In Place of a Conclusion: What can the CHP do?
In view of such a crisis, let me conclude on a note about the main opposition Cumhuriyet Halk Partisi (Republican People’s Party) (CHP), which has been absent from the analysis so far (mainly because the party more or less preserved its vote and parliamentary representation between the two elections, while the other three parties were trading votes). Increasingly, the CHP seems to be suffering from a condition that is the opposite of the MHP’s predicament. Under the leadership of the chairman, Kemal Kılıçdaroğlu, the party has gone through a quiet revolution over the past five years, shedding most of its secular authoritarian image and members, and assuming a more inclusive, social democratic platform. While there is ample room for improvement in terms of organisational capacity, outreach and delivery, it would be unfair to suggest that the party has been a passive player in recent politics of Turkey.
Despite this transformation, its electoral record seems to have stabilised at around 25% of the national vote. A common explanation, particularly coming from the CHP ranks, is that the secular left in Turkey has been historically disadvantaged against the right on a 1:2 demographic ratio. While compelling, this argument leads to a sense of misplaced fatalism among CHP members and supporters while reinforcing their image as ‘elitist’ among non-CHP voters.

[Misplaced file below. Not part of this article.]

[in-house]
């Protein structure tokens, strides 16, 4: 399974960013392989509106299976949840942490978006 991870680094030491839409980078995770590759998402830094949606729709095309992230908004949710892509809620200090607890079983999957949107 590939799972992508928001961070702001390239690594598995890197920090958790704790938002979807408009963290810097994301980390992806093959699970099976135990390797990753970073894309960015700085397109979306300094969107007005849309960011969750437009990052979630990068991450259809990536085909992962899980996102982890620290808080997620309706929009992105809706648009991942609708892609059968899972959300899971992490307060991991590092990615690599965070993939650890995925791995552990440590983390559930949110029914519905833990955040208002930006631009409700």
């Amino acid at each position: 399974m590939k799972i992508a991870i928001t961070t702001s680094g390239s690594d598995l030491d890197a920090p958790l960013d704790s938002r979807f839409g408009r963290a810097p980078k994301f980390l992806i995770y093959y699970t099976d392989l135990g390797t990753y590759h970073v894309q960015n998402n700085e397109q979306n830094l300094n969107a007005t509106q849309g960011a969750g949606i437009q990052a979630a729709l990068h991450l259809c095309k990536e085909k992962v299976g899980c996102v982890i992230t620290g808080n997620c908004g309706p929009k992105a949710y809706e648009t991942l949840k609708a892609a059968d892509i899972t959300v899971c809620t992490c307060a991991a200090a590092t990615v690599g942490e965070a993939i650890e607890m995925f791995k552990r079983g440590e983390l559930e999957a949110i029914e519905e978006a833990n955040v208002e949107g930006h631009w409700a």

If the CHP were to break this glass ceiling and move above 30%, together with the HDP’s 10%, it could change the electoral map of Turkey for good, rendering single party AKP governments a thing of the past. To do this, it can emulate the examples of the AKP of 2002-2007 or even the HDP before June 2015, whose successes were based on a few core factors: a charismatic leader that can maintain party discipline, appeal to the youth and diverse interest groups; an effective communication strategy that circumvents the AKP’s near-monopoly over the mainstream media; dedicated members from diverse backgrounds who put the party’s interests above their own; a dynamic, meritocratic and highly effective party mechanism; grassroots networks based on well-functioning municipalities; and success stories on the local level to show that the party can deliver tangible results.
In an increasingly unfair electoral playing field whose terms are dictated by the AKP, this is admittedly a tall order, though not an impossible one. Moreover, it is urgent: barring a revolution or a coup, the CHP may be the only political actor which can still contest the AKP’s seemingly unflinching grip over the country.
Assistant Professor Karabekir Akkoyunlu, Centre for Southeast European Studies, University of Graz, Austria
Please cite this publication as follows:
Akkoyunlu, K. (November, 2015), “AKP’s Machiavellian Victory: How It Happened and What It Means for Turkey” Vol. IV, Issue 10, pp.26-33, Centre for Policy and Research on Turkey (Research Turkey), London, Research Turkey (http://researchturkey.org/?p=9965)